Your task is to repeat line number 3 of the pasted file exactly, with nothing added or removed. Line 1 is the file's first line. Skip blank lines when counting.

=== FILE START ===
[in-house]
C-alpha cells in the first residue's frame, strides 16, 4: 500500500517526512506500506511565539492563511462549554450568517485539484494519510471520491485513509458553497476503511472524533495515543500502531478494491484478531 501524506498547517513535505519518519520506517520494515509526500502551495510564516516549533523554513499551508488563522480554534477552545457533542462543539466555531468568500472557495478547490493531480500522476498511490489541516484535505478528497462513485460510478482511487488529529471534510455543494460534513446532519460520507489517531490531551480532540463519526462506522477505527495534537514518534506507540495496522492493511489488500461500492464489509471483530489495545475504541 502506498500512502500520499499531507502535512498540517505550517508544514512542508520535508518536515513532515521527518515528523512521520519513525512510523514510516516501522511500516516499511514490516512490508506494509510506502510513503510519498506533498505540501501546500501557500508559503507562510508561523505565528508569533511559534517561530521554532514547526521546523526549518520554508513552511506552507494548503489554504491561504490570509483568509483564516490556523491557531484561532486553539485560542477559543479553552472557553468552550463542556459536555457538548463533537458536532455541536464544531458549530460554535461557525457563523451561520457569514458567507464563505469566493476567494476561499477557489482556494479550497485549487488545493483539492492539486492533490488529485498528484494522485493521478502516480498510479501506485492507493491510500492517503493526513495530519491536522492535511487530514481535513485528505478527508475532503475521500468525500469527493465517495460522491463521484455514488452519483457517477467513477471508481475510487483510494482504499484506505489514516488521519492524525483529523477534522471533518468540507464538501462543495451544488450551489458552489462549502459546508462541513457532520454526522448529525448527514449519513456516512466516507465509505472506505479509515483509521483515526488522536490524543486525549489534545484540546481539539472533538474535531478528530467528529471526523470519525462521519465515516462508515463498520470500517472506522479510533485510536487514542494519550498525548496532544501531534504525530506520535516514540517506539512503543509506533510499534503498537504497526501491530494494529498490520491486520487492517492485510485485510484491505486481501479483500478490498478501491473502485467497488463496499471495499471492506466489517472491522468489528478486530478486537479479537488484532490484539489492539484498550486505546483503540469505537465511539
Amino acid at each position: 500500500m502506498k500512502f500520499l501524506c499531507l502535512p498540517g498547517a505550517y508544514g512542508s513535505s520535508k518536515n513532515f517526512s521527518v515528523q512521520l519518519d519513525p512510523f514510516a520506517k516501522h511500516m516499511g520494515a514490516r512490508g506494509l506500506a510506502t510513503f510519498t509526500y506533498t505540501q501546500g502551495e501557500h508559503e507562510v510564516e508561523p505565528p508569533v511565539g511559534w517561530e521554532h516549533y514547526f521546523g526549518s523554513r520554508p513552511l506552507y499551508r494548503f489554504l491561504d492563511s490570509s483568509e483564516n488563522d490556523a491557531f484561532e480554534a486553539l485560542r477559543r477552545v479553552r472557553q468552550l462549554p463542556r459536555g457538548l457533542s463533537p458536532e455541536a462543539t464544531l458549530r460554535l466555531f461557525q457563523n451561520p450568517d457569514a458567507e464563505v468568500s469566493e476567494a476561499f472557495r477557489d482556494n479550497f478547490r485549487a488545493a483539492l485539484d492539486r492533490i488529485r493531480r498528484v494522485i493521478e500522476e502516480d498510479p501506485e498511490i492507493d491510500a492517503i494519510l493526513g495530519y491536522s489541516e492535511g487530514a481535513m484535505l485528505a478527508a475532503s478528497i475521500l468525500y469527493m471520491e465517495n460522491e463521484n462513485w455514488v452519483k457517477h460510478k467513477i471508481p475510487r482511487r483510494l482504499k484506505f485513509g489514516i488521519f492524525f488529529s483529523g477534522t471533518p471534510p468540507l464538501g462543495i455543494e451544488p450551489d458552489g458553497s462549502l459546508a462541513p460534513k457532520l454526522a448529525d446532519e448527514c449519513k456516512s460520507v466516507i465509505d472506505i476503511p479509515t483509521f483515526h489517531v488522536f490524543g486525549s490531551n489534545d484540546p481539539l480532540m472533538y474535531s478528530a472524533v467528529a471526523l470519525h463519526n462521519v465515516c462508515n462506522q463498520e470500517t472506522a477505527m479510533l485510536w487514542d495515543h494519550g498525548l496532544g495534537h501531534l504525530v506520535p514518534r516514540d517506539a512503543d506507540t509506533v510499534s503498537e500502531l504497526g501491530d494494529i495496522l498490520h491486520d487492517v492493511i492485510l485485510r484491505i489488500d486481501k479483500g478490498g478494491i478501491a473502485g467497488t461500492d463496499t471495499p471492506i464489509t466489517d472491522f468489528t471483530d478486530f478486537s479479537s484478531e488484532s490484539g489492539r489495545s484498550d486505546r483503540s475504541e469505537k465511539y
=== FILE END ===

Amino acid at each position: 500500500m502506498k500512502f500520499l501524506c499531507l502535512p498540517g498547517a505550517y508544514g512542508s513535505s520535508k518536515n513532515f517526512s521527518v515528523q512521520l519518519d519513525p512510523f514510516a520506517k516501522h511500516m516499511g520494515a514490516r512490508g506494509l506500506a510506502t510513503f510519498t509526500y506533498t505540501q501546500g502551495e501557500h508559503e507562510v510564516e508561523p505565528p508569533v511565539g511559534w517561530e521554532h516549533y514547526f521546523g526549518s523554513r520554508p513552511l506552507y499551508r494548503f489554504l491561504d492563511s490570509s483568509e483564516n488563522d490556523a491557531f484561532e480554534a486553539l485560542r477559543r477552545v479553552r472557553q468552550l462549554p463542556r459536555g457538548l457533542s463533537p458536532e455541536a462543539t464544531l458549530r460554535l466555531f461557525q457563523n451561520p450568517d457569514a458567507e464563505v468568500s469566493e476567494a476561499f472557495r477557489d482556494n479550497f478547490r485549487a488545493a483539492l485539484d492539486r492533490i488529485r493531480r498528484v494522485i493521478e500522476e502516480d498510479p501506485e498511490i492507493d491510500a492517503i494519510l493526513g495530519y491536522s489541516e492535511g487530514a481535513m484535505l485528505a478527508a475532503s478528497i475521500l468525500y469527493m471520491e465517495n460522491e463521484n462513485w455514488v452519483k457517477h460510478k467513477i471508481p475510487r482511487r483510494l482504499k484506505f485513509g489514516i488521519f492524525f488529529s483529523g477534522t471533518p471534510p468540507l464538501g462543495i455543494e451544488p450551489d458552489g458553497s462549502l459546508a462541513p460534513k457532520l454526522a448529525d446532519e448527514c449519513k456516512s460520507v466516507i465509505d472506505i476503511p479509515t483509521f483515526h489517531v488522536f490524543g486525549s490531551n489534545d484540546p481539539l480532540m472533538y474535531s478528530a472524533v467528529a471526523l470519525h463519526n462521519v465515516c462508515n462506522q463498520e470500517t472506522a477505527m479510533l485510536w487514542d495515543h494519550g498525548l496532544g495534537h501531534l504525530v506520535p514518534r516514540d517506539a512503543d506507540t509506533v510499534s503498537e500502531l504497526g501491530d494494529i495496522l498490520h491486520d487492517v492493511i492485510l485485510r484491505i489488500d486481501k479483500g478490498g478494491i478501491a473502485g467497488t461500492d463496499t471495499p471492506i464489509t466489517d472491522f468489528t471483530d478486530f478486537s479479537s484478531e488484532s490484539g489492539r489495545s484498550d486505546r483503540s475504541e469505537k465511539y